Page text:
OWWWWWWWWWWWWWWWWWWWWWWWWWWWW!!! The damn pony bit me! Ok, itty-bitty tiny lil pony has a mouth that reached from my bellybutton to the center of my spine from the side. She had turned her head sideways and bit the crap out of my side. I am not joking about the bellybutton to spine either. That is the size of the bruise I had after. And my god, the pain. My scream of pain didn’t so much as startle either George or Sally. They were in their own little world of romance, doomed though it was by his childhood sack snipping. Tanya’s eyes just about popped out of her head when it happened. She was having trouble getting George to move it along. Finally she got him going, with Sally trotting along on our side of the front fence, lust in her eyes and naughtiness in her heart.
I managed to finally get her back where she belonged. It was a long game of cat and mouse, with her doing sudden double backs, trotting clear around the house faster than I could keep up. The trick to it was through her insatiable stomach. I cheated and fed her dinner alfalfa off the bale way before her usual feeding time. That brought her back in a hurry. Once her fat lil ass had trotted into the corral I stuck a nail in the board halfway through so it couldn’t slide without lifting and pushing and twisting.
I was so sore! Damn that hurt. So, what Mom had originally yelled was, “And be careful, Sally’s in season!” In other words, in heat, in lust, looking for a roll in the hay, so forth. As if a twelve year old would know what the hell that meant! I looked it up later while muttering about “Gee thanks Mom!”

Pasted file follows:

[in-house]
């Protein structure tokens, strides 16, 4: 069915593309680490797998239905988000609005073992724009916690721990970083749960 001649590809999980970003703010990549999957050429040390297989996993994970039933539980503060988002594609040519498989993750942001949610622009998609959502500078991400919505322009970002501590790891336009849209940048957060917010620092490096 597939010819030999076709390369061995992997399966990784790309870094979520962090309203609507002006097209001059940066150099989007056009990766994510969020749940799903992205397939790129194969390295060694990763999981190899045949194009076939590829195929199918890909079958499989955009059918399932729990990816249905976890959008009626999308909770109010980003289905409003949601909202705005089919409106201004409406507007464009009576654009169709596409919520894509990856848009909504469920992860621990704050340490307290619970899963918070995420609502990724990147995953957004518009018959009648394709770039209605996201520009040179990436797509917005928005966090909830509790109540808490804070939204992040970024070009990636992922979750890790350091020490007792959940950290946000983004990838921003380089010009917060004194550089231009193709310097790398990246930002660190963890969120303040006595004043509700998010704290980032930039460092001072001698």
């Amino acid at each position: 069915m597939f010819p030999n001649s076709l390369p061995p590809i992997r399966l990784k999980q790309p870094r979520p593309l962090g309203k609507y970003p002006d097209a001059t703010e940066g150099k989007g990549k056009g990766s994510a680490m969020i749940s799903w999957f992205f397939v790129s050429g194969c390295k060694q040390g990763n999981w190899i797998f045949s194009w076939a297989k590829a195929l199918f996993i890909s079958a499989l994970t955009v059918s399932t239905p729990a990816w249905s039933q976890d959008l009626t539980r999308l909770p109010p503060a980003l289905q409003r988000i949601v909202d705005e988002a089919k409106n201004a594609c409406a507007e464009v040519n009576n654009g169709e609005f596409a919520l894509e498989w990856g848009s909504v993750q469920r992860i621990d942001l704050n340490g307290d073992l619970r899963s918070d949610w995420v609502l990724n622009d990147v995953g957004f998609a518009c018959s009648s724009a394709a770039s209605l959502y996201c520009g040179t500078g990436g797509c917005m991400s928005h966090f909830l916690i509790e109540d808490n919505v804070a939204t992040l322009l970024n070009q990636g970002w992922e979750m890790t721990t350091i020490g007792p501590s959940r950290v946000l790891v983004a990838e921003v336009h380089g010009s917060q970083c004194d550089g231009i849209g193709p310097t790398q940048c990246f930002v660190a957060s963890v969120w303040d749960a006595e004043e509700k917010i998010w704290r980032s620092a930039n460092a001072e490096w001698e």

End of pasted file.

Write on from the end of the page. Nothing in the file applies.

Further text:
Sally would give me knowing looks thereafter. And smile. The gleam told me all I needed to know. This little monster had it in for me. Ruin her romance, would I? Keep her from true love and destiny, would I? Pay you shall, forever more. But not your sister. I’ll stand perfectly still for hours while Melissa plays directly under my belly, but you set foot over that board and you’re in MY land buddy.
So, I stand by my assessment. Nasty, evil, Hell-spawn equine Nightmare. That was my Shetland pony. She is long gone now, back to Hell. She lived a long comfortable life. I still have a piece of her hoof trimming and a bit of her shed hair on my alter. I’ll sic her spirit on the next sucker that messes with me or my husband. Mess with my romance and face the wrath of Sally!